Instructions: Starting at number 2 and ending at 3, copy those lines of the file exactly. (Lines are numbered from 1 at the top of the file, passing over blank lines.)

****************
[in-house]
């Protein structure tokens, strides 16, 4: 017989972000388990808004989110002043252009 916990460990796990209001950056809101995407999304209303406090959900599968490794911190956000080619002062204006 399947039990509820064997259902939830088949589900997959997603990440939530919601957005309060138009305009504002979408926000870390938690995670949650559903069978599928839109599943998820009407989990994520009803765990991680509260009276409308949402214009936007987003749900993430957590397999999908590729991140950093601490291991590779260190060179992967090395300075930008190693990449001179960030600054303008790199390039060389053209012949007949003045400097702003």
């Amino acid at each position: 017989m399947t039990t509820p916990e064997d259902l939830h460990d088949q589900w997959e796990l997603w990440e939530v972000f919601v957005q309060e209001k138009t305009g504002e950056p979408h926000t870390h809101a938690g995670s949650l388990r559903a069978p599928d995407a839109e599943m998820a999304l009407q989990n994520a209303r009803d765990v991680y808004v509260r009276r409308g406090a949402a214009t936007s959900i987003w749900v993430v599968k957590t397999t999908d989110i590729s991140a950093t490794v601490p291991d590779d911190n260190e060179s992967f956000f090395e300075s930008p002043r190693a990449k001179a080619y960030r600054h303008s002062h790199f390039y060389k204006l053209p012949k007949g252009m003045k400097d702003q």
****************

């Protein structure tokens, strides 16, 4: 017989972000388990808004989110002043252009 916990460990796990209001950056809101995407999304209303406090959900599968490794911190956000080619002062204006 399947039990509820064997259902939830088949589900997959997603990440939530919601957005309060138009305009504002979408926000870390938690995670949650559903069978599928839109599943998820009407989990994520009803765990991680509260009276409308949402214009936007987003749900993430957590397999999908590729991140950093601490291991590779260190060179992967090395300075930008190693990449001179960030600054303008790199390039060389053209012949007949003045400097702003």
């Amino acid at each position: 017989m399947t039990t509820p916990e064997d259902l939830h460990d088949q589900w997959e796990l997603w990440e939530v972000f919601v957005q309060e209001k138009t305009g504002e950056p979408h926000t870390h809101a938690g995670s949650l388990r559903a069978p599928d995407a839109e599943m998820a999304l009407q989990n994520a209303r009803d765990v991680y808004v509260r009276r409308g406090a949402a214009t936007s959900i987003w749900v993430v599968k957590t397999t999908d989110i590729s991140a950093t490794v601490p291991d590779d911190n260190e060179s992967f956000f090395e300075s930008p002043r190693a990449k001179a080619y960030r600054h303008s002062h790199f390039y060389k204006l053209p012949k007949g252009m003045k400097d702003q």